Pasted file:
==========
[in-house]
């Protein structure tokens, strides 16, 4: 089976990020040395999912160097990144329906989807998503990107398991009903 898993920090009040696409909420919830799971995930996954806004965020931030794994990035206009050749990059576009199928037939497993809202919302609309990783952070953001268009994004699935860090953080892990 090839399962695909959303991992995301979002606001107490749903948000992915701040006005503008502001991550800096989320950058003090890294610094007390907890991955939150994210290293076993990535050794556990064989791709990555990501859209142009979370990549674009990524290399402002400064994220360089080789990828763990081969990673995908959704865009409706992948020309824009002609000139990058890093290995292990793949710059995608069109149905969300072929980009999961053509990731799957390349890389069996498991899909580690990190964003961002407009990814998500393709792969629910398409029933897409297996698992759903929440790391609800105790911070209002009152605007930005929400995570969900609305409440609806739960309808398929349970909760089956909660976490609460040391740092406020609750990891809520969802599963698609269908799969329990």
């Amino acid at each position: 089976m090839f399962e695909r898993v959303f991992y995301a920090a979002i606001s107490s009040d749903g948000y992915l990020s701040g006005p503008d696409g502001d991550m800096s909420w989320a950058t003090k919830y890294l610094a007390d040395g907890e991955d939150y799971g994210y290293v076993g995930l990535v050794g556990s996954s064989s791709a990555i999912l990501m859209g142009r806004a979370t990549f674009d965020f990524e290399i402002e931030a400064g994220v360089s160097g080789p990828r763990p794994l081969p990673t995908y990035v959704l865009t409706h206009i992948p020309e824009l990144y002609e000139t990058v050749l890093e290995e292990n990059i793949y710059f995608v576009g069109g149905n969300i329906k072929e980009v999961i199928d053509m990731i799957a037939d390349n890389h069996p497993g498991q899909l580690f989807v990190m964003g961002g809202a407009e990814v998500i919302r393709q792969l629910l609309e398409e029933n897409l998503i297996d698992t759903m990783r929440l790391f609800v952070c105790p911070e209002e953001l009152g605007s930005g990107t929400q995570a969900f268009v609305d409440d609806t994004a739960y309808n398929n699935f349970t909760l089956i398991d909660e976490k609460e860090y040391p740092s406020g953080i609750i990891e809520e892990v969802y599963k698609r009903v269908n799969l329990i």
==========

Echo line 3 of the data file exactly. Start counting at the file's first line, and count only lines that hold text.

């Amino acid at each position: 089976m090839f399962e695909r898993v959303f991992y995301a920090a979002i606001s107490s009040d749903g948000y992915l990020s701040g006005p503008d696409g502001d991550m800096s909420w989320a950058t003090k919830y890294l610094a007390d040395g907890e991955d939150y799971g994210y290293v076993g995930l990535v050794g556990s996954s064989s791709a990555i999912l990501m859209g142009r806004a979370t990549f674009d965020f990524e290399i402002e931030a400064g994220v360089s160097g080789p990828r763990p794994l081969p990673t995908y990035v959704l865009t409706h206009i992948p020309e824009l990144y002609e000139t990058v050749l890093e290995e292990n990059i793949y710059f995608v576009g069109g149905n969300i329906k072929e980009v999961i199928d053509m990731i799957a037939d390349n890389h069996p497993g498991q899909l580690f989807v990190m964003g961002g809202a407009e990814v998500i919302r393709q792969l629910l609309e398409e029933n897409l998503i297996d698992t759903m990783r929440l790391f609800v952070c105790p911070e209002e953001l009152g605007s930005g990107t929400q995570a969900f268009v609305d409440d609806t994004a739960y309808n398929n699935f349970t909760l089956i398991d909660e976490k609460e860090y040391p740092s406020g953080i609750i990891e809520e892990v969802y599963k698609r009903v269908n799969l329990i």